A few weeks ago, Breitbart News took a look at China’s plans to rebuild the fabled “Silk Road” trade route through Asia and Europe. It is an ambitious plan to construct roads, railways, and shipping lanes, potentially consuming a large portion of the construction and transportation capital China has hoarded.
Some analysts are skeptical of the plan, believing China is talking a much bigger game than it intends to play. Energy analyst Robert Berke of OilPrice.com takes the Silk Road initiative (formally referred to as “One Belt, One Road” by the Chinese government) very seriously. Even if it never quite coalesces into a 21st-century version of the legendary trade route, its components are impressive projects in their own right, and the influence China banks by inviting other nations to support its effort could “change global economics forever,” in Berke’s estimation.
For example, a major component of the New Silk Road will be its financial infrastructure, the Asian International Infrastructure Bank, which China launched in 2014 with a $47 billion investment. “Some 58 nations have signed on to become charter bank members, including most of Western Europe, along with many Silk Road and Asian countries,” Berke writes. “There are 12 NATO countries among AIIB´s founding member states (UK, France, Netherlands, Germany, Italy, Luxembourg, Denmark, Iceland, Spain, Portugal, Poland and Norway), along with three of the main US military allies in Asia (Australia, S. Korea and New Zealand).”
Also on board: the United States, which initially opposed the project and tried to convince its allies not to participate. It is a clear economic victory for China, with vigorous Obama Administration opposition so thoroughly crushed that we are now in the midst of a classic “as I have always said” Obama history revision, with the Administration claiming it loved the AIIB concept all along.
The end result is China drawing most of Europe and much of Asia, including stout American allies like the United Kingdom, Australia, and South Korea, into a financial partnership with China (and Russia!) that the U.S. initially opposed.
Berke persuasively argues that China will want American technological, political, and financial assistance to complete the New Silk Road project and, despite the Administration’s initial objections, such assistance will probably be forthcoming, since American companies will not want to be frozen out of a combined effort that incorporates most of the developed world, and its goals are compatible with the trade deal currently raising such a ruckus in Congress.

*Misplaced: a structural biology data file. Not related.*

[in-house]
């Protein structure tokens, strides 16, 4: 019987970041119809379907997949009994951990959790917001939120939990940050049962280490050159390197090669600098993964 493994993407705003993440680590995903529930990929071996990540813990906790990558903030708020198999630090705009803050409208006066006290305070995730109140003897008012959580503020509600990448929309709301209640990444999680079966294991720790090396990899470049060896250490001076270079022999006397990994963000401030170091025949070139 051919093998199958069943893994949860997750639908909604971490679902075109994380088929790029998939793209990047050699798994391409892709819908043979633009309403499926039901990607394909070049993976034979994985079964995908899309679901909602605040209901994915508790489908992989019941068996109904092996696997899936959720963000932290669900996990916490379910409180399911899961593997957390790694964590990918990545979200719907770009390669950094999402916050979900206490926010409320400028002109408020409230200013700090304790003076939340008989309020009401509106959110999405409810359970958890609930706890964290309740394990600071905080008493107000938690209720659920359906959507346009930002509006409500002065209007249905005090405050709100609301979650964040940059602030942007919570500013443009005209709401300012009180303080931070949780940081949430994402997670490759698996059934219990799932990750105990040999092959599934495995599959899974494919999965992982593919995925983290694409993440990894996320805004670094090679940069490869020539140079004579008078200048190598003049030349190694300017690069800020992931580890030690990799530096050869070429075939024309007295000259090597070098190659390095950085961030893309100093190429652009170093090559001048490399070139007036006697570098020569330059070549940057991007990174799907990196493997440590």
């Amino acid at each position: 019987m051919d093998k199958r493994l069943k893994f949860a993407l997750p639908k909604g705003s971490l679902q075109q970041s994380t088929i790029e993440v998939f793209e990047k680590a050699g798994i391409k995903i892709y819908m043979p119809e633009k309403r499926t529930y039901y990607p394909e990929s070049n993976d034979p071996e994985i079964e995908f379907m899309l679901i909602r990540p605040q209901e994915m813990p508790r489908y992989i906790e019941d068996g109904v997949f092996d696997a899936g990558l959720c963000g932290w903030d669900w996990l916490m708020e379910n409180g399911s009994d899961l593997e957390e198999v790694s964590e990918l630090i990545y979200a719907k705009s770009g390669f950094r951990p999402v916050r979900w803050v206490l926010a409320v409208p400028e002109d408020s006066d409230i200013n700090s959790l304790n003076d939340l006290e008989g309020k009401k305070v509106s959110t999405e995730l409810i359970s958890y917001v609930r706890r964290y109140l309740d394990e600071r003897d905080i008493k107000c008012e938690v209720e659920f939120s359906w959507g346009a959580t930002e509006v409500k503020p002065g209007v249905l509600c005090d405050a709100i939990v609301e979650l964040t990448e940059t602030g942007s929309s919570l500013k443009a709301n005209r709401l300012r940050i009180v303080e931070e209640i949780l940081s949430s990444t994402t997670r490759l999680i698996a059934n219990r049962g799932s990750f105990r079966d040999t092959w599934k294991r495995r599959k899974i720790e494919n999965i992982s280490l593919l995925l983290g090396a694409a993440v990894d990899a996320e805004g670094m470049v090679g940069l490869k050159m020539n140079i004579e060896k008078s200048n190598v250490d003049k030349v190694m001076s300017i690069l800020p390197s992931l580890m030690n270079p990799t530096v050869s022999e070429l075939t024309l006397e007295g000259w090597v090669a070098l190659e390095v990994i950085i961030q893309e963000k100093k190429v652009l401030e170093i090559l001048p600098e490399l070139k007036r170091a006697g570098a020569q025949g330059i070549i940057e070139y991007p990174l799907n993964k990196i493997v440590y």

If that is not a global economic “realignment,” what is?
China is heading up major energy projects in Pakistan and Iran that will plug into the New Silk Road, with very little concern for the sanctions supposedly leveled against Iran over its nuclear ambitions. That is going to give China a great deal of influence in a region where Obama’s policies have all but erased American prestige, capped off by a “nuclear deal” that Iran is already spinning as American capitulation.
The New Silk Road will also involve huge rail projects in Central Asia, which had the president of Kazakhstan very excited about the possibility of a “new, high-speed combined transport route” that will connect “not only China and Kazakhstan, but also Russia and Europe, and it will have access to the Central Asian countries.” Business Insider calls this “another sign that the world’s economic center is moving east.”
India appears to be a stubborn impediment to Chinese ambitions, and Berke notes that President Obama has portrayed the fast-track Pacific trade authority he, and congressional Republican leaders, desire as an effort to keep China from dominating Asia’s economy. The problem is that China’s big project will be seen by many potential partners as a unique opportunity.
“In a world where economic growth is tepid, with Europe still struggling with the aftermath of the global recession, along with China’s growth slowdown, where else could a project that promises so much opportunity be found?” asks Berke. “Consider how many jobs could be created in a decades-long construction project that spans a huge region of the world. In practically every sector, the prospects are enormous for a revival of trade and commerce.”
If he is right about much of the developed world seeing this project as “a new renaissance in commerce, industry, discovery, thought, invention, and culture that could well rival the original Silk Road,” it will be hard to resist the conclusion that China has taken the leadership role in guiding the world’s economy.
Berke anticipates resistance nonetheless, perhaps leading to “a new cold war between East and West for dominance in Eurasia.”
If only Americans had taken the opportunity in 2008 or 2012 to get their economy into fighting shape for such a competition, instead of choosing to spend eight years circling the edge of a recession and listening to politicians tell us we are capable of, and deserve, no better.